J Syst Evol

• Research Articles •    

Thistle be a mess: Untangling the taxonomy of Cirsium (Cardueae: Compositae) in North America

Jennifer R. Ackerfield1,2,3*, David J. Keil4, Wendy C. Hodgson5, Mark. P. Simmons1, Shannon D. Fehlberg5, and Vicki A. Funk3   

  1. 1Department of Biology, Colorado State University, Fort Collins, CO 80523-1878, USA

    2Denver Botanic Gardens, 1007 York St., Denver, CO 80206, USA

    3Department of Botany, National Museum of Natural History, Smithsonian Institution, Washington, 10th and

      Constitution Ave., Washington, D.C. 20560-0166, USA

    4Biological Sciences Department, California Polytechnic State University, San Luis Obispo, CA 93407, USA

    5Desert Botanical Garden, Research, Conservation, and Collections, 1201 North Galvin Parkway, Phoenix, AZ

      85008, USA

  • Received:2020-06-13 Accepted:2020-09-18

Abstract: Cirsium (i.e., “thistles”) are one of the most taxonomically challenging groups of Compositae in North America. This study represents the first attempt to infer a broadly sampled phylogeny of Cirsium in North America. The two main objectives are to: (1) test whether currently hypothesized species variety complexes (C. arizonicum, C. clavatum, C. eatonii, and C. scariosum) constitute monophyletic lineages, and (2) recircumscribe any taxa that are identified as problematic. Phylogeny reconstructions based on DNA sequence data from two nuclear ribosomal regions and four plastid markers were used to infer evolutionary lineages and test species’ delimitations. Eight species varietal complexes were resolved as polyphyletic. We recircumscribed these complexes and in doing so found evidence to support the recognition of six new taxa. We hypothesize that the extensive taxonomic difficulty within Cirsium is the result of several factors: 1) previously undescribed taxa, 2) inadequate representation of taxa from herbarium specimens, 3) phenotypic convergence, 4) hybridization, and 5) incipient speciation. While we can provide evidence to support the recircumscription of some taxa, others remain unresolved. Therefore, we are working on a phylogenomic study of North American Cirsium to answer remaining taxonomic questions as well as provide a robust framework for biogeographic studies.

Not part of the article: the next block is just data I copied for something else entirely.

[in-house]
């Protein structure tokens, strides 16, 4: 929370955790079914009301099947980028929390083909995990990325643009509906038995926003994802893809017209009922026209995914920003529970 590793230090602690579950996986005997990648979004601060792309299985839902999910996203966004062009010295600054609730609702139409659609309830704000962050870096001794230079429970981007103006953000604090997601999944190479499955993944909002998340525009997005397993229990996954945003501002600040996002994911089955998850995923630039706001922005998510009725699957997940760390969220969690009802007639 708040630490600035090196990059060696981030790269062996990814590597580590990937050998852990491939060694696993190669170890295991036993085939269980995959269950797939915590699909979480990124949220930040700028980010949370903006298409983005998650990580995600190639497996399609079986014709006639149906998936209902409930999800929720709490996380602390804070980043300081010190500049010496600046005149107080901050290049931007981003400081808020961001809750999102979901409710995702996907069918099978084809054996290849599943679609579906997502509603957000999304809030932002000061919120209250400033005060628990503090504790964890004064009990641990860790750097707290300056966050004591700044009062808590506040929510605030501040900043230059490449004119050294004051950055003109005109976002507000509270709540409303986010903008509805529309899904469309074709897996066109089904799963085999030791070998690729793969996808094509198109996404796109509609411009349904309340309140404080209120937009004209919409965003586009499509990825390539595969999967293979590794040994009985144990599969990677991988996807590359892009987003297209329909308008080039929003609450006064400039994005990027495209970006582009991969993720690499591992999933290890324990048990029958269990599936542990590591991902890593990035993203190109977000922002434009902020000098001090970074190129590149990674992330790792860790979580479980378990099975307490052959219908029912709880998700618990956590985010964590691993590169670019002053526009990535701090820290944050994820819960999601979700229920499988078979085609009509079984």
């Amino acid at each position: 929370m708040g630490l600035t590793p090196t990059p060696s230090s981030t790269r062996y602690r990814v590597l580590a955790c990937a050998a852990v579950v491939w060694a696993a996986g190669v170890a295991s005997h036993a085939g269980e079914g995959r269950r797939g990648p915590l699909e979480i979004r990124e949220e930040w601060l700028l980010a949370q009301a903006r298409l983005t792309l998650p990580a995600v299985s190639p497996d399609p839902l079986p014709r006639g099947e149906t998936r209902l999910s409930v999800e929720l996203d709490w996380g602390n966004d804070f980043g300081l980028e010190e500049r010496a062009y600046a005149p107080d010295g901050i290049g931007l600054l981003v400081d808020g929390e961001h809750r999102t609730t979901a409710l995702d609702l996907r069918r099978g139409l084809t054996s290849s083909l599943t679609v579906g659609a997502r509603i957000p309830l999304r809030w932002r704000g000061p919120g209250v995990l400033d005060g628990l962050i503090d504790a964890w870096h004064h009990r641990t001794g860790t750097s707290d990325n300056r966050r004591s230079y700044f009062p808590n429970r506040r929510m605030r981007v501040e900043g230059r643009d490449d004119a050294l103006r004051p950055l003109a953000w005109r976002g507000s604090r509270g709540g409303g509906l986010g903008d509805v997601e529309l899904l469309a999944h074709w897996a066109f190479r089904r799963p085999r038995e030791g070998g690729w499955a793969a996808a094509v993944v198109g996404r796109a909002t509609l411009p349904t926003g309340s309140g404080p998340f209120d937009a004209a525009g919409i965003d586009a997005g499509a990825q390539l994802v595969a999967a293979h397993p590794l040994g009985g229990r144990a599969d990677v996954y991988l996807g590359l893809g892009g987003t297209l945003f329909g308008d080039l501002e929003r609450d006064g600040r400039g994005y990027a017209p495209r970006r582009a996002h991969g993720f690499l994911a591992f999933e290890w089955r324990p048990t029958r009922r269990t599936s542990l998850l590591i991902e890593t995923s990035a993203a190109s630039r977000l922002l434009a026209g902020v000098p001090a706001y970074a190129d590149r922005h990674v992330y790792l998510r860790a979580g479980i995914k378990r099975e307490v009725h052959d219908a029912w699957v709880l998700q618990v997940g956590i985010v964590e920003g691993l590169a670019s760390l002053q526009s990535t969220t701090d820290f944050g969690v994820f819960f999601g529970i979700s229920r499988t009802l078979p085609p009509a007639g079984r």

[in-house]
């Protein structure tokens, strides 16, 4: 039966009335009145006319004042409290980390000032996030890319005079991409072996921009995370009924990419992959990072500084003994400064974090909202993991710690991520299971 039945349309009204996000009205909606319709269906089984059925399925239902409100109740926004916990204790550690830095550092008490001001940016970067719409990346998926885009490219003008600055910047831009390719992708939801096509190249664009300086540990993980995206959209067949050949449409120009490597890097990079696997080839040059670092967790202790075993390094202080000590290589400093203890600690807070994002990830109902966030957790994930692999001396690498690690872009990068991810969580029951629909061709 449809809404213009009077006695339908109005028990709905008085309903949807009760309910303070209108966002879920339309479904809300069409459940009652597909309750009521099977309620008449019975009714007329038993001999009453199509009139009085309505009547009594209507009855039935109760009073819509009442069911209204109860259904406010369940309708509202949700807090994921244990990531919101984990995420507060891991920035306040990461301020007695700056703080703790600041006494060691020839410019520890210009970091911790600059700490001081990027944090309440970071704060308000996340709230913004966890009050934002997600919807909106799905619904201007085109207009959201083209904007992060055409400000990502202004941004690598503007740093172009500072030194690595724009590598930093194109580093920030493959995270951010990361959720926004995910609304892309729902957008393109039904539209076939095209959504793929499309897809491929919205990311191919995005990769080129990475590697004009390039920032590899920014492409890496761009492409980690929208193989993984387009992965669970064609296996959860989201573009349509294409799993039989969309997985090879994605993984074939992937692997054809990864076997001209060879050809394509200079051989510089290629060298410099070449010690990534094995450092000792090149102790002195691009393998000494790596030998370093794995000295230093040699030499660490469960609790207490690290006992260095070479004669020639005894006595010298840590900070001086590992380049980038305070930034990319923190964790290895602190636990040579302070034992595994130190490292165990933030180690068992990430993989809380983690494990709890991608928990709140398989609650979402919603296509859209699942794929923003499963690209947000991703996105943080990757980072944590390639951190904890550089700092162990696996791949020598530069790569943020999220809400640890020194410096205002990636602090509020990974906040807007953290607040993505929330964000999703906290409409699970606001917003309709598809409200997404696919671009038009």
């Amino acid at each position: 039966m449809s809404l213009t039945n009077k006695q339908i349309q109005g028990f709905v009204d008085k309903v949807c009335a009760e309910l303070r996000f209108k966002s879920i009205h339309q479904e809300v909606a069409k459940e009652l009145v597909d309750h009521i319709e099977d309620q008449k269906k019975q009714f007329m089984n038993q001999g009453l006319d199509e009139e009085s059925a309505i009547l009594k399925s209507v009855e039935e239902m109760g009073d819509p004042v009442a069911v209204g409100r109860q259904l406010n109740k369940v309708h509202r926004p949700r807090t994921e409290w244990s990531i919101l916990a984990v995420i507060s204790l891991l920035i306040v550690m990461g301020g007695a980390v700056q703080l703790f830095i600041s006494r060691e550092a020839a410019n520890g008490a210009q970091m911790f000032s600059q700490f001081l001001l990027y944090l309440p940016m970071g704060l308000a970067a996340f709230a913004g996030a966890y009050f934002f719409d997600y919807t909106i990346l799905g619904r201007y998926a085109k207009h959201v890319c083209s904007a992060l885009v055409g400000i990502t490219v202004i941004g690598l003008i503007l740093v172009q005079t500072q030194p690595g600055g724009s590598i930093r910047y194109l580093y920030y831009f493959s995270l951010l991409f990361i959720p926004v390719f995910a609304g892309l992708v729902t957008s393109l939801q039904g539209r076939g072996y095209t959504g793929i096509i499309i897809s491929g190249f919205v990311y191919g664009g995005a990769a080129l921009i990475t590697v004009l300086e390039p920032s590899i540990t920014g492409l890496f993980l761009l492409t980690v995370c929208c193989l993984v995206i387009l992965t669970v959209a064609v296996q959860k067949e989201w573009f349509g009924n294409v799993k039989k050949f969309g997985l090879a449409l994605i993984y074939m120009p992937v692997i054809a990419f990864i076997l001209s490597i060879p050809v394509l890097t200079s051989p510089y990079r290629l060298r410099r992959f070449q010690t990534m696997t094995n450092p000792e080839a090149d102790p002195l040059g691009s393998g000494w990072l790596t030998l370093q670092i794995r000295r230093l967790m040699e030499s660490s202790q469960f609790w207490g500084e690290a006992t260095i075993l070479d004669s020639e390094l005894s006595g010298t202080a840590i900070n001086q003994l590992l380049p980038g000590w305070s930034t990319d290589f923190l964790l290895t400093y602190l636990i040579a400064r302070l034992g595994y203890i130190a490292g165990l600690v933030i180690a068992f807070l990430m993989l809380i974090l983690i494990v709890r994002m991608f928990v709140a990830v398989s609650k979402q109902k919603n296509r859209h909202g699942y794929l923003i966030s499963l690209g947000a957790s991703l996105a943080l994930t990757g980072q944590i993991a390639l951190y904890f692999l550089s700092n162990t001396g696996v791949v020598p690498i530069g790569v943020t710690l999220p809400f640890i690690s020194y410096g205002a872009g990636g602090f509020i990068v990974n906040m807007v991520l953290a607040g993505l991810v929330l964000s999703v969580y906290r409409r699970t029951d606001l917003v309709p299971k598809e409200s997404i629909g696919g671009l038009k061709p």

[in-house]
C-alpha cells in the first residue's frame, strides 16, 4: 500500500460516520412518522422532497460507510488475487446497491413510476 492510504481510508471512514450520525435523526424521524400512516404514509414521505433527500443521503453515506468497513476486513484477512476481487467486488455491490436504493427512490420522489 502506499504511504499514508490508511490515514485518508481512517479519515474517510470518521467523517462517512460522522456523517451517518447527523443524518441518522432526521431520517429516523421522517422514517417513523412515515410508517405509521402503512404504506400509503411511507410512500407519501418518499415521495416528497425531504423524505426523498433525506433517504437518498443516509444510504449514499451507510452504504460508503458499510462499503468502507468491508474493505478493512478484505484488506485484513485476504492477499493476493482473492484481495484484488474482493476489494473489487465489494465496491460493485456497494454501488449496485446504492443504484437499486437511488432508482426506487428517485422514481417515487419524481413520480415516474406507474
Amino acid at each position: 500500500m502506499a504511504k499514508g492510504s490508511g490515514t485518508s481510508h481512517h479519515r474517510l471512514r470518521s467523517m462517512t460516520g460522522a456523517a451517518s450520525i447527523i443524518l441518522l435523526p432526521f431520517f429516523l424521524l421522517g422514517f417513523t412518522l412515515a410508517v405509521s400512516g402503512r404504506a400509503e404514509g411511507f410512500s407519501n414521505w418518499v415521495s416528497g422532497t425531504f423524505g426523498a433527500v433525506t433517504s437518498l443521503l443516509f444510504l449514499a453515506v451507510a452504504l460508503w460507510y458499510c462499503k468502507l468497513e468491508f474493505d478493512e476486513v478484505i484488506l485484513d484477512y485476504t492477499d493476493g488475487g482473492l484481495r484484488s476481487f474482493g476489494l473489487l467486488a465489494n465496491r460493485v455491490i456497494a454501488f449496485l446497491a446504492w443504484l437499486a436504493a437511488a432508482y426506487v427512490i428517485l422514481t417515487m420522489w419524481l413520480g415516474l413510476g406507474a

Key words: adaptive radiation, Asteraceae, Cirsium, Compositae, convergence, continental radiation, hybridization